A new study assessed muscle fiber growth, myonuclei, and satellite cell changes identifying notable differences in males compared to females.
What did they test? Muscle biopsies and immunohistochemistry to compare changes in myofiber growth, myonuclear addition, and expansion of the satellite cell pool after eight weeks of full-body training between males and females.
What did they find? Findings indicated greater type I muscle fiber growth in males, accompanied by increases in the myonuclear domain. However, muscle fiber perimeter remained constant, meaning muscle fiber perimeter per myonucleus dictates myonuclear addition.
What does it mean for you? This study is limited in practical application but provides interesting findings that males increase type I fibers more than females and myonuclear addition may be more related to the perimeter per myonucleus rather than increases in myonuclear domain.
What’s the Problem?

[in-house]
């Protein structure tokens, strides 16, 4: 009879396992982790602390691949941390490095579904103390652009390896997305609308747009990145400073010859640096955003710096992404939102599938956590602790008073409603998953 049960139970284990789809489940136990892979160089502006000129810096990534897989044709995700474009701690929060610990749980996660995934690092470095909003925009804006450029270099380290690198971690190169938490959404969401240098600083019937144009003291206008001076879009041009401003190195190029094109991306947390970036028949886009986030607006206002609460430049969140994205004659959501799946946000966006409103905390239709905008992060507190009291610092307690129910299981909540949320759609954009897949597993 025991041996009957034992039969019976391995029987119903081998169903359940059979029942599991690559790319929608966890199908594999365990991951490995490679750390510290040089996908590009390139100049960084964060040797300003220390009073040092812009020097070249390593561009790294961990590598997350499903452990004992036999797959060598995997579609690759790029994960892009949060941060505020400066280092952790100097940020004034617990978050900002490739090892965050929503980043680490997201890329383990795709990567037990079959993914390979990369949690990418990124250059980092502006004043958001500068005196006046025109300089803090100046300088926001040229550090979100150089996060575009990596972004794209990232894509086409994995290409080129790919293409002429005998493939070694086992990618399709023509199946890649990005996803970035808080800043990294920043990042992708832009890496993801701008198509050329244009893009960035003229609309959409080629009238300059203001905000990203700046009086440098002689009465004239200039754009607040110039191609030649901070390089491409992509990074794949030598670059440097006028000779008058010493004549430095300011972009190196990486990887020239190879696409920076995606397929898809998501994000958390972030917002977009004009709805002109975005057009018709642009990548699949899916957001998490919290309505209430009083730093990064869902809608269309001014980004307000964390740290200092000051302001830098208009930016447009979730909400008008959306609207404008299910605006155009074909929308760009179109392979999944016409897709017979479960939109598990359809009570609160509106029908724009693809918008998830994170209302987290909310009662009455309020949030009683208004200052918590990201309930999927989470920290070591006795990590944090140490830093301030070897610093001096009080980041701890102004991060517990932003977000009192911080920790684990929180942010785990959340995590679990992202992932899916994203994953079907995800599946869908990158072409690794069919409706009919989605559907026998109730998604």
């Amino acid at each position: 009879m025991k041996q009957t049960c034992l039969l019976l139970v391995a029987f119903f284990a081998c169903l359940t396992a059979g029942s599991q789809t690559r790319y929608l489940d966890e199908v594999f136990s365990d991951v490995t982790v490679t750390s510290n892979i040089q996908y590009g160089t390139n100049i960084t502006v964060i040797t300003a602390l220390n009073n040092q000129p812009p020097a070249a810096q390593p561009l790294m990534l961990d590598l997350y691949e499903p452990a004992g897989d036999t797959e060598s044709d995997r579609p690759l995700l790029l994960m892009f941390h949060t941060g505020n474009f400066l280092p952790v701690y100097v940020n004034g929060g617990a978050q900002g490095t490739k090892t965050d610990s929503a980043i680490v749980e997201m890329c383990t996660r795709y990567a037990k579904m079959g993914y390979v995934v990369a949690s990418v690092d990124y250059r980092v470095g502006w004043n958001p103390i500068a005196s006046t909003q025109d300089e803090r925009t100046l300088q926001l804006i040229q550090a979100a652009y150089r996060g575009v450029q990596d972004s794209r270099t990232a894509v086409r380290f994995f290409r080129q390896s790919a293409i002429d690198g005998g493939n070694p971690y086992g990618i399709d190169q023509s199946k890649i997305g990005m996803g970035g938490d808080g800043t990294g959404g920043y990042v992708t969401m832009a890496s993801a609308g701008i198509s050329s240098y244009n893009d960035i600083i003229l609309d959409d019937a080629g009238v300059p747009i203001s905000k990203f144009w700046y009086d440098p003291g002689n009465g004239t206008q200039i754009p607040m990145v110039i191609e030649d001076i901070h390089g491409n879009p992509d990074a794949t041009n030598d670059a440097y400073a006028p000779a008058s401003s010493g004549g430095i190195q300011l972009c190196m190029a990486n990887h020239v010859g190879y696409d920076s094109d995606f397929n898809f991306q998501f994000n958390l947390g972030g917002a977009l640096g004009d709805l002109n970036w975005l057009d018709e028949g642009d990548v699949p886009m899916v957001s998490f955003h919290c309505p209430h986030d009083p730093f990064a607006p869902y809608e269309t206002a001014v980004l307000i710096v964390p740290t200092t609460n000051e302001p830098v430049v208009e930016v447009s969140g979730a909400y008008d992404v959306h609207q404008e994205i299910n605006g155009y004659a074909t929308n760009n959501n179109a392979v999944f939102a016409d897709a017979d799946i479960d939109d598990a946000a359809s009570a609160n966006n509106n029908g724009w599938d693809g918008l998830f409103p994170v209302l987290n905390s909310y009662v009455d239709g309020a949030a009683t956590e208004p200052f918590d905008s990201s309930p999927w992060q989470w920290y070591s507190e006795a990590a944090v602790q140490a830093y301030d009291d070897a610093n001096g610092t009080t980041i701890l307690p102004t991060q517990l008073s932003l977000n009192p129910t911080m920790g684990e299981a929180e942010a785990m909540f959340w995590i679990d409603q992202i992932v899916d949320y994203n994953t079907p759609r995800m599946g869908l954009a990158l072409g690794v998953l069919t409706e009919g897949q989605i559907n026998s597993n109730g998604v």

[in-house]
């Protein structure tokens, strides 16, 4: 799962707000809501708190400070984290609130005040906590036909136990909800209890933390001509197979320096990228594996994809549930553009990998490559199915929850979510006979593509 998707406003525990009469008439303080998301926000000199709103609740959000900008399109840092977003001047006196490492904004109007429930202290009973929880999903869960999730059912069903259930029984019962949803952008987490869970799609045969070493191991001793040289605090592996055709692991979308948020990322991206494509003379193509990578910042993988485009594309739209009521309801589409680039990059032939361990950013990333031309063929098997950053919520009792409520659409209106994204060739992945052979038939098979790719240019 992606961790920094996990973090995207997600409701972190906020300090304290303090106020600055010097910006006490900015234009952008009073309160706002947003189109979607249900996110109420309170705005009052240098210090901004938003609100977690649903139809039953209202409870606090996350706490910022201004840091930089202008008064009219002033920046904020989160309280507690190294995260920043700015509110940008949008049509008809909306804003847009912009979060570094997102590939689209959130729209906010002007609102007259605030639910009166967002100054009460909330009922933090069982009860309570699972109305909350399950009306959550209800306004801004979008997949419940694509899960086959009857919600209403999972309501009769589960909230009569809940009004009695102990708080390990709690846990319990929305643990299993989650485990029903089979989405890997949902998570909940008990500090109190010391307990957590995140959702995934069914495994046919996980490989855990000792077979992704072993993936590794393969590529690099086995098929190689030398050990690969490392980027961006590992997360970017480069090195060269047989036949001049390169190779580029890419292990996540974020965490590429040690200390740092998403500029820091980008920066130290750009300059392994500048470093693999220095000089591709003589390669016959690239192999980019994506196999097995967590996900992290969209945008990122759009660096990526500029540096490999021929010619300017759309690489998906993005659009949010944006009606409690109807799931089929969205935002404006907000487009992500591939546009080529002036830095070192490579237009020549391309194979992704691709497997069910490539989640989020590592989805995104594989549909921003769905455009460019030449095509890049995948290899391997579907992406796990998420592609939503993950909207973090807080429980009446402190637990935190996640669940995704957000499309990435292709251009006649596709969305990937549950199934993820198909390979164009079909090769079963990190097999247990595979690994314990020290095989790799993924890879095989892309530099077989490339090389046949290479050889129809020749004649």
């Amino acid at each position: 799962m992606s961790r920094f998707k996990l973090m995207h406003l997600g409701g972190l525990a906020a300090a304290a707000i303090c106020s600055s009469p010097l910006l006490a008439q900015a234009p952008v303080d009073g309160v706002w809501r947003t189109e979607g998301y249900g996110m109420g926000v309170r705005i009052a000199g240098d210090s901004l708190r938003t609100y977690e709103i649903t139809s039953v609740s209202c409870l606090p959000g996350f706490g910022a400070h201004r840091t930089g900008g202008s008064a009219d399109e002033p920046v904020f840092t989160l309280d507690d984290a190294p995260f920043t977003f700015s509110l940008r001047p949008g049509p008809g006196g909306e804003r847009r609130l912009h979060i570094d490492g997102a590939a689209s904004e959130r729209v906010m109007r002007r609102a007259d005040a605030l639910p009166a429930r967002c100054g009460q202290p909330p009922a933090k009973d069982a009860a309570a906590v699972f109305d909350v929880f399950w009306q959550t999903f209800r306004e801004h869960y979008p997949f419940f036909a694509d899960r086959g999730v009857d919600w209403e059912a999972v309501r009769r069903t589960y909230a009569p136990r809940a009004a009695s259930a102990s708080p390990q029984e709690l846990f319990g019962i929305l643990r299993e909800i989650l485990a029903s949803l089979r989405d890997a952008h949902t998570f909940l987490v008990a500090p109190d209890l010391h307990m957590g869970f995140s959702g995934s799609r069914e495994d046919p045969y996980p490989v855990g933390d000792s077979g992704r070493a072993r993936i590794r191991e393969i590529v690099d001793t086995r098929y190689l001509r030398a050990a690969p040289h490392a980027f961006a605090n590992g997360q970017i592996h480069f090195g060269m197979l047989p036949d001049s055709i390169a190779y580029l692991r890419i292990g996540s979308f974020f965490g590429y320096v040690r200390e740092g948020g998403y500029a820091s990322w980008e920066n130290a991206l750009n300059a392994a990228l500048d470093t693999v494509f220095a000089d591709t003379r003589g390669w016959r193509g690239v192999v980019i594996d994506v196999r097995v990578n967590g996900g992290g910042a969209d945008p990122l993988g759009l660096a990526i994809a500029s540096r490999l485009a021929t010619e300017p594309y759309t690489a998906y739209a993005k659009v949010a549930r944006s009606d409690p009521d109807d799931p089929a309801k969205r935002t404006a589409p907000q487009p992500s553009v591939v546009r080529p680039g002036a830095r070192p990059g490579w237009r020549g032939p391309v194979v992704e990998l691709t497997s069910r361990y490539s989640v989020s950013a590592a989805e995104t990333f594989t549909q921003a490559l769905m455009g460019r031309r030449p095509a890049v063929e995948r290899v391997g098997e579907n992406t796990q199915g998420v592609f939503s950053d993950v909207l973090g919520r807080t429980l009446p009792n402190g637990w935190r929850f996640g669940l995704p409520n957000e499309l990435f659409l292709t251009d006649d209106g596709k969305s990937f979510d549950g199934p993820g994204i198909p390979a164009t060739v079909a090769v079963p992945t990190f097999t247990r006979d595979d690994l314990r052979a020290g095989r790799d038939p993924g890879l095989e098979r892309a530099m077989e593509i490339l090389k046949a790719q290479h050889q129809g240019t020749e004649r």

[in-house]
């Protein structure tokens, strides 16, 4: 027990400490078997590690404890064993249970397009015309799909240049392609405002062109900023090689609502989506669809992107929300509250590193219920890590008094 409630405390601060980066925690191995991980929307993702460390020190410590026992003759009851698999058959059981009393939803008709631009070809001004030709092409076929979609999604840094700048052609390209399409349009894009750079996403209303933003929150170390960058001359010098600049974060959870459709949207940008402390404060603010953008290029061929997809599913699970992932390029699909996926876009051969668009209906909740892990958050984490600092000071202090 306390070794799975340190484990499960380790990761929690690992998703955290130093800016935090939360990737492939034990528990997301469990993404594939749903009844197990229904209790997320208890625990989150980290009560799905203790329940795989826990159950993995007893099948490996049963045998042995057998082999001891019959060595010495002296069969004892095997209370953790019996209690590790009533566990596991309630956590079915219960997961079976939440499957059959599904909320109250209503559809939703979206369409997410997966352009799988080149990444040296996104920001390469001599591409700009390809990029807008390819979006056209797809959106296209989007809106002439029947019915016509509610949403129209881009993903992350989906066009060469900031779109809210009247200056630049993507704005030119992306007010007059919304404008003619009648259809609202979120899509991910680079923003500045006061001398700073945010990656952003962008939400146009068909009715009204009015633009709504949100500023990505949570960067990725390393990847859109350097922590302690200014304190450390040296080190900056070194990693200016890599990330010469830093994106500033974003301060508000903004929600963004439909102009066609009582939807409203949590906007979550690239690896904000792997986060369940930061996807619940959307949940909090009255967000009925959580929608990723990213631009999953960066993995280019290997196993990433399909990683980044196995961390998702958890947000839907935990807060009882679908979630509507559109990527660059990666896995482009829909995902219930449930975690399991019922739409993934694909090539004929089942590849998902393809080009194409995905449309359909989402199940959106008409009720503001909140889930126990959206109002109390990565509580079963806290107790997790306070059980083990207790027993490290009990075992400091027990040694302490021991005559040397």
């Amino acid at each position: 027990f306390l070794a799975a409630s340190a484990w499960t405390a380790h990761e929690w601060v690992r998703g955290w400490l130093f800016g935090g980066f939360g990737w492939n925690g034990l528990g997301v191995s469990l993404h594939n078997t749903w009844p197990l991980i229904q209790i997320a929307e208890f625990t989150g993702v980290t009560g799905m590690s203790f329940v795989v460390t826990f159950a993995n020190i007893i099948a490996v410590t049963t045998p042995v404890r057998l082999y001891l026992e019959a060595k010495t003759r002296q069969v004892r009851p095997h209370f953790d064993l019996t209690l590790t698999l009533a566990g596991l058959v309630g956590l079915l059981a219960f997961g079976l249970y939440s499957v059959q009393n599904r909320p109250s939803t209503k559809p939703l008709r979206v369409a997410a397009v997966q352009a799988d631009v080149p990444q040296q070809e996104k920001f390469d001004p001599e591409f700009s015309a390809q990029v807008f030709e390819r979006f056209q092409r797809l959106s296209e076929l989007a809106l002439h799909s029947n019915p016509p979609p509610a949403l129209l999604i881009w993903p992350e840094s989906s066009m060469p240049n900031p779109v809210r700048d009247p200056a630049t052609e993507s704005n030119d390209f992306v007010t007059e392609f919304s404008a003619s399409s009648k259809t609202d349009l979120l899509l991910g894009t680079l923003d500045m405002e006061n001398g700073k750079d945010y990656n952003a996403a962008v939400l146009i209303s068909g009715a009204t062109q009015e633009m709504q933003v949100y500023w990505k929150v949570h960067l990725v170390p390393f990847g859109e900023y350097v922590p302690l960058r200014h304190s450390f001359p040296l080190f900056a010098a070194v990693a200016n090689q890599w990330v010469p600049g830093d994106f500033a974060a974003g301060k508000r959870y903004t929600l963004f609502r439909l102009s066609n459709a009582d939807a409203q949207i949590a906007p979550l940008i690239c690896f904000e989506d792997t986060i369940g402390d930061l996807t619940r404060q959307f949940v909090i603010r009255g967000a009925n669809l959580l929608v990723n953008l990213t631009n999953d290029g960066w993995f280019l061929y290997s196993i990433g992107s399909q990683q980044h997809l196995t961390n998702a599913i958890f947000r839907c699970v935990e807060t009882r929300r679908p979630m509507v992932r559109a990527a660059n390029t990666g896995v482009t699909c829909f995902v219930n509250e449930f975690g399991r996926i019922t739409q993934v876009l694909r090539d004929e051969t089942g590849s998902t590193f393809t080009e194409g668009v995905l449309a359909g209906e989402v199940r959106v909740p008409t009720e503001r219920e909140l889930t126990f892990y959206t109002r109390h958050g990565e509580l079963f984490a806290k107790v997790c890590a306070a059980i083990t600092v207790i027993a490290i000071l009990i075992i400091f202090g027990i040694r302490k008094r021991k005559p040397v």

This month we’re featuring two new studies looking at some unique findings in muscle cells. In case you’re new here, our cover story for the inaugural issue of REPS, Issue 1 Article 1, highlighted our current scientific understanding of muscle growth from a broad perspective. You may consider reading that article because it will help you understand two reviews in this month’s issue. The first study we review in this issue goes into the command center for muscle growth, the myonucleus (myo = muscle). A defining characteristic of muscle cells compared to other cells is its many cell nuclei, hundreds to thousands per fiber 3. Think back to high school, learning about cell biology. The nucleus is usually at the center of cells containing DNA blueprints for building new proteins. Remember, muscle growth requires a net positive protein balance. In other words, protein synthesis must be greater than protein breakdown over time. Protein synthesis includes two steps, protein transcription, and protein translation. The primary function of the myonucleus is to prepare and send the genetic instructions (protein transcription) for the next step in the protein-building process (protein translation) 7. Protein transcription is a crucial step in protein synthesis. It includes building an RNA strand from the DNA strand. Then the RNA strand can be translated into a protein molecule and contribute to greater muscle size. Satellite cells play a crucial role in the muscle growth response allowing for muscle cells to increase myonuclei and support transcritional activity 4 13.